ARCHIVAL (NBC, TODAY SHOW, 4-10-17):MIGUEL ALMAGUER: The backlash over the ad was immediate.

NARRATION: To rebuild trust, corporations in trouble follow a familiar script.


ARCHIVAL (CNN, NEW DAY, 3-22-18):MARK ZUCKERBERG (FACEBOOK CEO): This was a major breach of trust.

NARRATION: One written nearly 40 years ago, when a deadly crisis gripped America.

ARCHIVAL (NBC, NIGHTLY NEWS, 10-8-82):JAMES POLK: The first to buy was the first to die.

ALAN HILBURG: Tylenol changed the crisis landscape.

NARRATION: But have all the lessons been learned?

ARCHIVAL (ABC, GOOD MORNING AMERICA, 4-16-18):LINSEY DAVIS: Anger is boiling over on social media with the hashtag, boycott

TEXT ON SCREEN: Chicago, September 29, 1982

MICHELLE ROSEN: In 1982 I was eight years old and my mom had just gotten back from the maternity ward, went to the grocery store and bought Tylenol from the grocery store, that was doctors orders. And the next thing I knew I just saw my mom go out on a stretcher from my upstairs window and that was the last that I saw her.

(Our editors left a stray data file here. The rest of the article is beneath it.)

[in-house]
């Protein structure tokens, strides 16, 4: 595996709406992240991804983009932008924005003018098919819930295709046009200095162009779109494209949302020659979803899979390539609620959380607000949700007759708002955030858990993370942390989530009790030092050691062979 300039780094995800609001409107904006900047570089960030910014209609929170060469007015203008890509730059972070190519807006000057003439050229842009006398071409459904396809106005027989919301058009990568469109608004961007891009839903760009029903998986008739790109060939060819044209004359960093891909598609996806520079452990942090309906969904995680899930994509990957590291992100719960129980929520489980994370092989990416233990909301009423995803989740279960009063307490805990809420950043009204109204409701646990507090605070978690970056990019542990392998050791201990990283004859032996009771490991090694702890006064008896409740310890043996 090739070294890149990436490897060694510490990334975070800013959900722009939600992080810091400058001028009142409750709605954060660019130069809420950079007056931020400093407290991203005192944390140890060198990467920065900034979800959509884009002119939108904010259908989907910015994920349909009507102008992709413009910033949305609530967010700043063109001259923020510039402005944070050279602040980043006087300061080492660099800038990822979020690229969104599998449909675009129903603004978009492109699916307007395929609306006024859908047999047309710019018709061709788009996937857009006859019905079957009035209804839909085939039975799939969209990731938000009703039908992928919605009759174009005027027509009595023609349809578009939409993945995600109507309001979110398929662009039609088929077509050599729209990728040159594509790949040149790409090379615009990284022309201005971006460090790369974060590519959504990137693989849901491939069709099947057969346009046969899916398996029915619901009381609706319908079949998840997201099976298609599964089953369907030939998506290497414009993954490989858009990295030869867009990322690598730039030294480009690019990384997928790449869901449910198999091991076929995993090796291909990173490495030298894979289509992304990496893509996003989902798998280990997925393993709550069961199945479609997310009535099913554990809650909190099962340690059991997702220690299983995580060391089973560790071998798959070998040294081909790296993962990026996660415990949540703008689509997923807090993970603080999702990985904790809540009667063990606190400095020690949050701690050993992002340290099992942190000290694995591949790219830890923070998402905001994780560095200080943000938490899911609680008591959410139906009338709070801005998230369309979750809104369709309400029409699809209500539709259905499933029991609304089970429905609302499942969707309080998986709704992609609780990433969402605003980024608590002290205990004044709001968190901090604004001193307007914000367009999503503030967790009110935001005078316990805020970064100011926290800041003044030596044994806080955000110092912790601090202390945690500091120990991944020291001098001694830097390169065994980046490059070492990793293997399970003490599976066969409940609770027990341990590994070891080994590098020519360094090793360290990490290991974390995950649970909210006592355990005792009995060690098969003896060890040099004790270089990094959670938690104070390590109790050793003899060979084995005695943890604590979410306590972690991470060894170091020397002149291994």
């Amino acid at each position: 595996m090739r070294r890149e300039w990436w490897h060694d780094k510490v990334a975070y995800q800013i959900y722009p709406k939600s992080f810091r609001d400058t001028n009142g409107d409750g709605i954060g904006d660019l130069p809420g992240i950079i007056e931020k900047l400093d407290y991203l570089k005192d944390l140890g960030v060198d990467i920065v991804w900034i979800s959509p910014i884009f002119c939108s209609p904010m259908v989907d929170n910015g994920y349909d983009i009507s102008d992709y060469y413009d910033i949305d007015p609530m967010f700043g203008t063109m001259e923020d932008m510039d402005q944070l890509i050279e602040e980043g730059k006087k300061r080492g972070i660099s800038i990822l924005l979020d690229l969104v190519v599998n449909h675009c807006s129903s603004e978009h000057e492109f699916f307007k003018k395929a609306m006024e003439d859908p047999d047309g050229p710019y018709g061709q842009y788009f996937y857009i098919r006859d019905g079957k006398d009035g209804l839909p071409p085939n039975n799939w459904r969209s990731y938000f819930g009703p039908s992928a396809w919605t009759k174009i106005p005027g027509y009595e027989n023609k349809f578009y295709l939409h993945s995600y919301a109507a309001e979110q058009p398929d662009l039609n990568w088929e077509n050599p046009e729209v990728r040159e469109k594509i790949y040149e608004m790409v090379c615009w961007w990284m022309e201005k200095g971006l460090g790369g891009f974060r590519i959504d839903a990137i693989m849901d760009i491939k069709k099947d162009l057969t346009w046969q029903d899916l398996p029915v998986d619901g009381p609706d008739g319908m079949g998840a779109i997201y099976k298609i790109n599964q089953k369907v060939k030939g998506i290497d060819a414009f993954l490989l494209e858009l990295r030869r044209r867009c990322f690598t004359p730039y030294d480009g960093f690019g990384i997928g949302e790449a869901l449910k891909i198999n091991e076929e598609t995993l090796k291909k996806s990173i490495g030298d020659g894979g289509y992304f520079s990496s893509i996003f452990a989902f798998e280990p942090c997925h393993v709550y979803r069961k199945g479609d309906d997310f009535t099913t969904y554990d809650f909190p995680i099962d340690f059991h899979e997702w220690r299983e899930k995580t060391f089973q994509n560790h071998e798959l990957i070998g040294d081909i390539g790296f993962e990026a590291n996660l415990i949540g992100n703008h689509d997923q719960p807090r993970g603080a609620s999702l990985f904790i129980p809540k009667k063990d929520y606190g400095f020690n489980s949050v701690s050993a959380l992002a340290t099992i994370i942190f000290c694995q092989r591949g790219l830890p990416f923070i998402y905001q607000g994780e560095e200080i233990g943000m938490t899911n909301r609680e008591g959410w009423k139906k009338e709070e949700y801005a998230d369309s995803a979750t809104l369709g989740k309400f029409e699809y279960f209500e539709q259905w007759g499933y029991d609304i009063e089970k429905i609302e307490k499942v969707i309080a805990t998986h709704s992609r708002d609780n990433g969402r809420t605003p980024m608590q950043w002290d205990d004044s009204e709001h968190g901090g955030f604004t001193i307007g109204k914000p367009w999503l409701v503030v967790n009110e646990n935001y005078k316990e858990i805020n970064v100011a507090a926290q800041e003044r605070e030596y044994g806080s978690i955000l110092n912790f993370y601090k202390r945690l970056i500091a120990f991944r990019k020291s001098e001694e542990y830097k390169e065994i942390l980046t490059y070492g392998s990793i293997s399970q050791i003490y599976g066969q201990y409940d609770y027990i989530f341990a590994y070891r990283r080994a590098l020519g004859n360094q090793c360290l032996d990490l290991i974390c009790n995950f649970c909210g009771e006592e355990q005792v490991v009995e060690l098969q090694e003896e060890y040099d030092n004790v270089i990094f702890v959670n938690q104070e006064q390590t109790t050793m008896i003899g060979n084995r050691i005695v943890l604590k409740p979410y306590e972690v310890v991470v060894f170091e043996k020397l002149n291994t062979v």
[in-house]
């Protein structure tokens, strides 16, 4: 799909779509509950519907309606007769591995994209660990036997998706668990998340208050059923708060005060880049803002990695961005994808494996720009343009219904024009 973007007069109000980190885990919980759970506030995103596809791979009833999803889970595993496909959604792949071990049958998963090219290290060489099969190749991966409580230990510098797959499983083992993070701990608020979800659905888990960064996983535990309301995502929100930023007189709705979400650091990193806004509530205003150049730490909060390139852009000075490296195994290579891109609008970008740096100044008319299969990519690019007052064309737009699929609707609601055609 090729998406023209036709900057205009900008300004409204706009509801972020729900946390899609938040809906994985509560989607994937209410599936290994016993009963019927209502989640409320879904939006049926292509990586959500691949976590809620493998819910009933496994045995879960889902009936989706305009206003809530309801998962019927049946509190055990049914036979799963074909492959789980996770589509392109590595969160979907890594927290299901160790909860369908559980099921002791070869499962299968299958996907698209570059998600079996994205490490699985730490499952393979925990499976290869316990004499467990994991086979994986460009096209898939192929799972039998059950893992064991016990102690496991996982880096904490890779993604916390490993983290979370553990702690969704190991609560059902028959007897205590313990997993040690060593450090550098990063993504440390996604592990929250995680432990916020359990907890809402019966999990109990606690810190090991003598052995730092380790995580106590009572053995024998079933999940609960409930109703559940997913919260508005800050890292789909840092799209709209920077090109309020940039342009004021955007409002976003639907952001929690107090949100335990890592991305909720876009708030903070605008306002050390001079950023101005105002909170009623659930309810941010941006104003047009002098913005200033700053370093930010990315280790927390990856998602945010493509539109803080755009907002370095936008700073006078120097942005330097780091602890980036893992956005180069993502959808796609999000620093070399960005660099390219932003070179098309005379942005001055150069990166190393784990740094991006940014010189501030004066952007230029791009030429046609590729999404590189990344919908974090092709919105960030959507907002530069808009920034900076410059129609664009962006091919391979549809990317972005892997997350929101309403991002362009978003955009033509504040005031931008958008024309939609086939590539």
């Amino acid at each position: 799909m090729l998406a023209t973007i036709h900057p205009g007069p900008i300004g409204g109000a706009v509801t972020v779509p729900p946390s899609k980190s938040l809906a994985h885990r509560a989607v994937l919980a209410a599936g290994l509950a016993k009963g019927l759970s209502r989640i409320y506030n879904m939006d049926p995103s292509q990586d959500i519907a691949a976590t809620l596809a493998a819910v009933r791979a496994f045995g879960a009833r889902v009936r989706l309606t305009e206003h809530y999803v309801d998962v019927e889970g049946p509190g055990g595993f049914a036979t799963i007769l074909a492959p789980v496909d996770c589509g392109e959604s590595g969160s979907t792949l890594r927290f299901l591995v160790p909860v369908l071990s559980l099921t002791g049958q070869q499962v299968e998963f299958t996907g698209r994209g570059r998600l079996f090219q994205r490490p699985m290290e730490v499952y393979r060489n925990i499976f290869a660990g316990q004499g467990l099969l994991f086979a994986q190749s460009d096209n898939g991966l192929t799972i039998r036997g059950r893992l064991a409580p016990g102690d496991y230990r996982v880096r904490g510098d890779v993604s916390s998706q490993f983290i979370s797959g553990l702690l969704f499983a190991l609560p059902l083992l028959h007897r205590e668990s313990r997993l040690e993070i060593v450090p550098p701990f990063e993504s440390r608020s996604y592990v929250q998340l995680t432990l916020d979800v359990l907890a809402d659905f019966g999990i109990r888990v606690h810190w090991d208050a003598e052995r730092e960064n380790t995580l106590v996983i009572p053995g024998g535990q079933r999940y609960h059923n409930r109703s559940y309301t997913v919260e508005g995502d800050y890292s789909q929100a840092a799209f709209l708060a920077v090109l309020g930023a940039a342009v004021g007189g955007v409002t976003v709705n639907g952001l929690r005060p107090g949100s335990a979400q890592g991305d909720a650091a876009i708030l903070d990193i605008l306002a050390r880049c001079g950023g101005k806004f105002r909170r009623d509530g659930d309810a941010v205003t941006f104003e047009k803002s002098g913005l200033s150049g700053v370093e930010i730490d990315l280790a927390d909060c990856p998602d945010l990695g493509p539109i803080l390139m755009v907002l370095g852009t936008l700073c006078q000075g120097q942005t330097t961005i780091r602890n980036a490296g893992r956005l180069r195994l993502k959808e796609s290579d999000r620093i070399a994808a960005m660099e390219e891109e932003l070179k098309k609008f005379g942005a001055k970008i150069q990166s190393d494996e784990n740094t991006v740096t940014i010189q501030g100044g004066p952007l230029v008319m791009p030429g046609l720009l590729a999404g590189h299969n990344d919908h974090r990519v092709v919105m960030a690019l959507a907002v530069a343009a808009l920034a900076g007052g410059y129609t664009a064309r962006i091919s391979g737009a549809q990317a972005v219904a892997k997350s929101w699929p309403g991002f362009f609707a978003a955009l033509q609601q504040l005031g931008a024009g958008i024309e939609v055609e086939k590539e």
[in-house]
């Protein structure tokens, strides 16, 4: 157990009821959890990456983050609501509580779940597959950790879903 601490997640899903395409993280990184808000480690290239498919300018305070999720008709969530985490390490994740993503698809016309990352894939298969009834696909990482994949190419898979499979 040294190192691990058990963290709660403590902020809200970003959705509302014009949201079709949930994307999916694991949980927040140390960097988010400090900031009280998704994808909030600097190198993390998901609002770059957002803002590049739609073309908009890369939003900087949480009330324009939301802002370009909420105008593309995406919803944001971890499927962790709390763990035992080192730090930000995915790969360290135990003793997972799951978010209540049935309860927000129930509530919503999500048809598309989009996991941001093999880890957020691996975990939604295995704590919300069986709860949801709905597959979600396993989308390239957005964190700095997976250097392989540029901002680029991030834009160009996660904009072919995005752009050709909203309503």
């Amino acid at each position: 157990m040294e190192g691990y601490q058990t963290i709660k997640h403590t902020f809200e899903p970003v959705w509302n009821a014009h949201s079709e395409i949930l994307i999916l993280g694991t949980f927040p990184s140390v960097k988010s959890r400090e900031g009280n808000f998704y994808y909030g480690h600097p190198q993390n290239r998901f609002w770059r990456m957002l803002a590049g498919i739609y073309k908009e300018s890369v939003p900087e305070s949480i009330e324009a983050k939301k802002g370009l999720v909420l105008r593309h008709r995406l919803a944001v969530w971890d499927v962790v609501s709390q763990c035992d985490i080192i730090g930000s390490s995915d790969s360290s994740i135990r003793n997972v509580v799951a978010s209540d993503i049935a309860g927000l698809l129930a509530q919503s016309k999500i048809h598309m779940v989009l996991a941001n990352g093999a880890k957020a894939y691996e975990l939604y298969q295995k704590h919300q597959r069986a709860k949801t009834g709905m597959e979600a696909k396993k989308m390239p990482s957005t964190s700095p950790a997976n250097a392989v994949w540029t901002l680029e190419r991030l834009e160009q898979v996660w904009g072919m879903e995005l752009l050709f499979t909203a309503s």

NARRATION: Mary Reiners Tylenol had been inexplicably spiked with poison.

ARCHIVAL (NBC, NIGHTLY NEWS, 9-30-82):TOM BROKAW: Three people are dead and another is in critical condition tonight.

ARCHIVAL (NBC, NIGHTLY NEWS, 9-30-82):JIM CUMMINS: One of the victims took the pills he bought to his home.

ARCHIVAL (CBS, EVENING NEWS, 10-1-82):NED POTTER: His brother and sister in law were so upset by his death that they went back to the house and took some Tylenol from the same bottle.

NARRATION: As the death toll hit seven, the terrifying randomness of the poisonings shocked the nation.

ARCHIVAL (NBC, NIGHTLY NEWS, 10-1-82):TOM BROKAW: That bizarre mystery of Tylenol laced with cyanide still has not been solved tonight.

ARCHIVAL (CBS, EVENING NEWS, 10-1-82):BOB MCNAMARA: Investigators say they are searching for, quote, a madman.

RICHARD J. BRZECZEK (FORMER SUPERINTENDENT, CHICAGO POLICE DEPARTMENT): People were terrorized. They didnt know what product they had in their home that could possibly be lethal if they ingested it.